Montreal willing, and able, to support MLB
MONTREAL — A group of investors trying to bring Major League Baseball back to Montreal have released a market study concluding the project would be viable and would generate strong interest among fans and the city's business community.
"Montreal has the market characteristics to support an MLB team effectively over the long term," the group led by Stephen Bronfman, executive chair of Claridge Inc., said in a statement.
Its television market would be in the top half of existing MLB TV markets, ranking 12th out of 27.
The study also places Montreal as the strongest among cities considered potential expansion sites, with the largest population, TV market and corporate base and the second-largest median household income. It does not name the other cities, but in the past Charlotte, N.C., Portland, Ore., Las Vegas, San Antonio and Monterrey, Mexico have been identified as contenders.
Montreal would have the 15th largest metropolitan population among MLB cities, the 18th highest median household income and the 19th most corporations with annual sales of at least $5 million and 25 or more employees.
Interviews with 13 Montreal executives revealed that they would all purchase season's tickets and three-quarters of them would buy premium seating. About half would buy a luxury suite.
They said a downtown location for a new stadium would be very important and access by public transit essential. They prefer a ballpark with 35,000 seats or less, and "it should have a social atmosphere, a design that fits the local architectural style and be a year-round destination," the group's statement says.
Bronfman told The Canadian Press the findings have been shared with Major League Baseball. "We have the right figures to build our business plan even better," he said.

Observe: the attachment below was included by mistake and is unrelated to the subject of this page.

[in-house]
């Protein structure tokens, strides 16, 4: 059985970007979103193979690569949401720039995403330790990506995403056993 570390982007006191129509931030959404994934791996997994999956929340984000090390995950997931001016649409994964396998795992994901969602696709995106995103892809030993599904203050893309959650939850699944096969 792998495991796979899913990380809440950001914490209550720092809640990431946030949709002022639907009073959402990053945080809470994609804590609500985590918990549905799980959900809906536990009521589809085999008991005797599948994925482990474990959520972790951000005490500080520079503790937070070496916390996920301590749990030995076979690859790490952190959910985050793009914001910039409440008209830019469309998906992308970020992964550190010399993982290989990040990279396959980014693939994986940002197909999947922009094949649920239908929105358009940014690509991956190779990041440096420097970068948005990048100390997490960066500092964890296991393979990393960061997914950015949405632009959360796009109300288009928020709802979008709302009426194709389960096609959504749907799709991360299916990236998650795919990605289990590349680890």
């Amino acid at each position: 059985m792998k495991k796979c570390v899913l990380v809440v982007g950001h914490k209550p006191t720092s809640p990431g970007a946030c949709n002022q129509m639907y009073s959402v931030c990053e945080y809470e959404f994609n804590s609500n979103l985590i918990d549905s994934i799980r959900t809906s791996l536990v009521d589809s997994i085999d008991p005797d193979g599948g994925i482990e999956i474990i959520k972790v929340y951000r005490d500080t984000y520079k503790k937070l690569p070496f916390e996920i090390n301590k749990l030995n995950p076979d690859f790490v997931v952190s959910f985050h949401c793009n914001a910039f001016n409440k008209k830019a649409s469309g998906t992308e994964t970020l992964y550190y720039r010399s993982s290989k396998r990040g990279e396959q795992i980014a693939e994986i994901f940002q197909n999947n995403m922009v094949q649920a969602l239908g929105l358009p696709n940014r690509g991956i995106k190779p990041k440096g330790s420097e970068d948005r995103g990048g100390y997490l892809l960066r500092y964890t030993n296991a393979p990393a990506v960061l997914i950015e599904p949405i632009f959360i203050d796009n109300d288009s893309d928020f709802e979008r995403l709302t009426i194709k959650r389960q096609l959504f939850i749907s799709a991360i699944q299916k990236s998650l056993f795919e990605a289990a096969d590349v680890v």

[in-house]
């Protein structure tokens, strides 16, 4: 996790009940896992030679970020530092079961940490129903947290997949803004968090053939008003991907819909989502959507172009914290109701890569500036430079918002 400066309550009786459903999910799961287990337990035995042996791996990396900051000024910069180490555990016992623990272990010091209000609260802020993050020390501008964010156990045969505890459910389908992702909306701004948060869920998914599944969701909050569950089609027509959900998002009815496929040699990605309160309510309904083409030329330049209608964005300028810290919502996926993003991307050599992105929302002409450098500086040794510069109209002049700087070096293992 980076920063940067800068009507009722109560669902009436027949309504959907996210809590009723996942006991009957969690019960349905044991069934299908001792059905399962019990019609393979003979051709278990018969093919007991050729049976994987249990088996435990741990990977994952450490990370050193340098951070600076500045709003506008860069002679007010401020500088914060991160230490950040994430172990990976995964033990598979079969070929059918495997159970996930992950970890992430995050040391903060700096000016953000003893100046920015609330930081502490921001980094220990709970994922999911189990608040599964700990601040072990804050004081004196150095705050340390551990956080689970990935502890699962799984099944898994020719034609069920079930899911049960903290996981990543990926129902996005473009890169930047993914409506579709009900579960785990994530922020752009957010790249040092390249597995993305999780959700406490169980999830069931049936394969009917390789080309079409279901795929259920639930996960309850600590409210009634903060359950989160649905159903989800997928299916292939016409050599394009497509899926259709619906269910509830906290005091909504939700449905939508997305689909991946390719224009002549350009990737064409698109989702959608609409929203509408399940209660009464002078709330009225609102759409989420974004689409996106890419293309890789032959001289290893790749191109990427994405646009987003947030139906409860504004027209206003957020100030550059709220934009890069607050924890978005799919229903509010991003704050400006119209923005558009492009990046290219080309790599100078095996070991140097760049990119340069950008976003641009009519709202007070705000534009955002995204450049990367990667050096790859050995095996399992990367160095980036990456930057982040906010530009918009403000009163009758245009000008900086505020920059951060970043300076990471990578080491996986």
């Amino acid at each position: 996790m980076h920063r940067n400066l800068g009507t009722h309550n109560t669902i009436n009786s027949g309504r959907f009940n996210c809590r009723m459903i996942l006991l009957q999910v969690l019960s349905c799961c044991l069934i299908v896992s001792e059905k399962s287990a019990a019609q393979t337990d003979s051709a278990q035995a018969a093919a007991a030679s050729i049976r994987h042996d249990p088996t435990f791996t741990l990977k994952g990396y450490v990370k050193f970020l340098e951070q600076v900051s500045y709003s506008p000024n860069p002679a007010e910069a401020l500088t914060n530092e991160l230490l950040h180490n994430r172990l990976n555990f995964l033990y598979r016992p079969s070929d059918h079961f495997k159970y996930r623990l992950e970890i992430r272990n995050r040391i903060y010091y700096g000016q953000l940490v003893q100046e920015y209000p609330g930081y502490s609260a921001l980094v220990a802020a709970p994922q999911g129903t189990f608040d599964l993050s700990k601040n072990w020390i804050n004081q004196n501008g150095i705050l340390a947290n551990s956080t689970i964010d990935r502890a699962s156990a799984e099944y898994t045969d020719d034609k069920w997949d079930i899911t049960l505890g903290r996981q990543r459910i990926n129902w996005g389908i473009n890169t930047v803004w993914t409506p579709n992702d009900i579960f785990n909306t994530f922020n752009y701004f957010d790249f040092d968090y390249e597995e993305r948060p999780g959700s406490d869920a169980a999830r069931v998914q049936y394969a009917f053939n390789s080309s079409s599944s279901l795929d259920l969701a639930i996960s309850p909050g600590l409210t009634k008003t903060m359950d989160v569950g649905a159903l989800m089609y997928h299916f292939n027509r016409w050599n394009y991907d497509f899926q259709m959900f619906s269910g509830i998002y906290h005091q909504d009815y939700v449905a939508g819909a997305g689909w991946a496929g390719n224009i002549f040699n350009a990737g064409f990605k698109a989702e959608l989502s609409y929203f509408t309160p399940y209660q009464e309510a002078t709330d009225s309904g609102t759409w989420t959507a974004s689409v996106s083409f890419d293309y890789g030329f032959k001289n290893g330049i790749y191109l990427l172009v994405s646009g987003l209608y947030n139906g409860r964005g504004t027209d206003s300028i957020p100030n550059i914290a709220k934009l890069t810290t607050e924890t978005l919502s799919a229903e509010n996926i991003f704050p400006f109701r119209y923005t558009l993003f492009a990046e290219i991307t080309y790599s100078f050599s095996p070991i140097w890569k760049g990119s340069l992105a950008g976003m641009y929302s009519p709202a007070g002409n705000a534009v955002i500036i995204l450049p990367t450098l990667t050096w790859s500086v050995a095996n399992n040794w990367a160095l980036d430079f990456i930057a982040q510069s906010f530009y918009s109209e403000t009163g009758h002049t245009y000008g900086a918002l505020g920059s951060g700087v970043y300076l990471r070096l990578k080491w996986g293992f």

For focus groups of fans, a downtown stadium was crucial, and 80 per cent of the people who took part said they would walk, bike or take transit to games.
The study found a seating capacity of 32,000 would be the preferred size of stadium, with an average ticket price of $41.
The study results were published the same week the Tampa Bay Rays indicated their project for a new downtown stadium has been abandoned because of a lack of financing and political support. MLB commissioner Rob Manfred has said he would like to expand the league to 32 teams from the current 30, but first the situations in Tampa and Oakland need to be resolved.
With the demise of the project for a new stadium in Tampa, a move is not out of the question for the Rays, who have ranked last or second-last in attendance every year since 2011.
"We don't really know what is happening in Tampa, but it clearly leads one to believe that things could move faster than we thought," Bronfman said. "That's good. But we are also ready for an expansion project. We are ready for anything."
The Montreal study was done by Conventions, Sports & Leisure International. In addition to the interviews with executives and the focus groups, an online survey of 13,900 people was conducted.
The investors group includes Couche-Tard founder Alain Bouchard, Mitch Garber, chair of the board of Cirque du Soleil, Eric Boyko, CEO of Stingray Digital Group Inc., and Stephane Cretier, CEO of Garda World.
"While the process remains complex, the Montreal Group remains firmly committed to bringing back an MLB franchise to Montreal," their statement says.